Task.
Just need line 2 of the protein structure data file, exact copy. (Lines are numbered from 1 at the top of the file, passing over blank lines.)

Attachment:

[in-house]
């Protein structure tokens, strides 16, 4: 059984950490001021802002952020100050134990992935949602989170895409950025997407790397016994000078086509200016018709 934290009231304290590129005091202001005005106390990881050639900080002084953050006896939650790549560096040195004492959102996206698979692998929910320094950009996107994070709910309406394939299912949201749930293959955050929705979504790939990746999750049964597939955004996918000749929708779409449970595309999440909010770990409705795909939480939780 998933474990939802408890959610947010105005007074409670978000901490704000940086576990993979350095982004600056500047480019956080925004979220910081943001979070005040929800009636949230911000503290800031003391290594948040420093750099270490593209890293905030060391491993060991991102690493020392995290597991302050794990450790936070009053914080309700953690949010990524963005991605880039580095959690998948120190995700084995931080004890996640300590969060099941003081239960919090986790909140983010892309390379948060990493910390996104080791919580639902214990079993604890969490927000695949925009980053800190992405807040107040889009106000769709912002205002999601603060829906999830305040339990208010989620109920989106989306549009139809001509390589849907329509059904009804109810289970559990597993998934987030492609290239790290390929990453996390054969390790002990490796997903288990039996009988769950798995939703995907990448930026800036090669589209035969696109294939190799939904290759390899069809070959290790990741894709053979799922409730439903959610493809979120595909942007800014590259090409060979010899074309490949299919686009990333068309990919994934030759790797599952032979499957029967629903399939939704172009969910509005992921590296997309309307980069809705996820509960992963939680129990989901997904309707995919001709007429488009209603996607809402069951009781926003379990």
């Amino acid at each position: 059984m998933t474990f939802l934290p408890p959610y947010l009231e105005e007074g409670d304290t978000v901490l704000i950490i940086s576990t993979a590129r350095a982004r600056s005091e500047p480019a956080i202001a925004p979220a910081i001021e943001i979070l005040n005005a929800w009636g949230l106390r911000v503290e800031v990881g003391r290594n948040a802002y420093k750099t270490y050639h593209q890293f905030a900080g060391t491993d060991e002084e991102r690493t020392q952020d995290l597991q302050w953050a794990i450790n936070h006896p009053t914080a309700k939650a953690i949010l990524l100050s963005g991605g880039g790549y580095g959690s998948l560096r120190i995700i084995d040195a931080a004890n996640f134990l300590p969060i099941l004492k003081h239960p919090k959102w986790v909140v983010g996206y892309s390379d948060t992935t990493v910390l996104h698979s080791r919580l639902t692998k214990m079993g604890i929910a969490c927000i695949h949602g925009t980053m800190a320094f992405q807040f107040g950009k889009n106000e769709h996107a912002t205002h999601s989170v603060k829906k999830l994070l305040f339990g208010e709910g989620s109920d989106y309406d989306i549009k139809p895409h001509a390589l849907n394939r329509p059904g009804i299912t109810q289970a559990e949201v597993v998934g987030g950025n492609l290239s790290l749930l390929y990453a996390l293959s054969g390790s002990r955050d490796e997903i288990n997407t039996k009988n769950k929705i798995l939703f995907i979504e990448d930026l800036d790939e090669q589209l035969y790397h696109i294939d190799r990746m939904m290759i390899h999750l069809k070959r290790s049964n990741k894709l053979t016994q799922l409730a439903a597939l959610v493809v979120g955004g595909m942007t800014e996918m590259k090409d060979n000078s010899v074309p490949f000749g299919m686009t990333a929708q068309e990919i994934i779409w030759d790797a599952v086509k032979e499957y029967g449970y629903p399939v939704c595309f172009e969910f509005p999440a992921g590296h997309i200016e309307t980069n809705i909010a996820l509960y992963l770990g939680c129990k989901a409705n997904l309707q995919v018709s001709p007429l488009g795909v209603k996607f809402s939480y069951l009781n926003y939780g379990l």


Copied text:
């Protein structure tokens, strides 16, 4: 059984950490001021802002952020100050134990992935949602989170895409950025997407790397016994000078086509200016018709 934290009231304290590129005091202001005005106390990881050639900080002084953050006896939650790549560096040195004492959102996206698979692998929910320094950009996107994070709910309406394939299912949201749930293959955050929705979504790939990746999750049964597939955004996918000749929708779409449970595309999440909010770990409705795909939480939780 998933474990939802408890959610947010105005007074409670978000901490704000940086576990993979350095982004600056500047480019956080925004979220910081943001979070005040929800009636949230911000503290800031003391290594948040420093750099270490593209890293905030060391491993060991991102690493020392995290597991302050794990450790936070009053914080309700953690949010990524963005991605880039580095959690998948120190995700084995931080004890996640300590969060099941003081239960919090986790909140983010892309390379948060990493910390996104080791919580639902214990079993604890969490927000695949925009980053800190992405807040107040889009106000769709912002205002999601603060829906999830305040339990208010989620109920989106989306549009139809001509390589849907329509059904009804109810289970559990597993998934987030492609290239790290390929990453996390054969390790002990490796997903288990039996009988769950798995939703995907990448930026800036090669589209035969696109294939190799939904290759390899069809070959290790990741894709053979799922409730439903959610493809979120595909942007800014590259090409060979010899074309490949299919686009990333068309990919994934030759790797599952032979499957029967629903399939939704172009969910509005992921590296997309309307980069809705996820509960992963939680129990989901997904309707995919001709007429488009209603996607809402069951009781926003379990």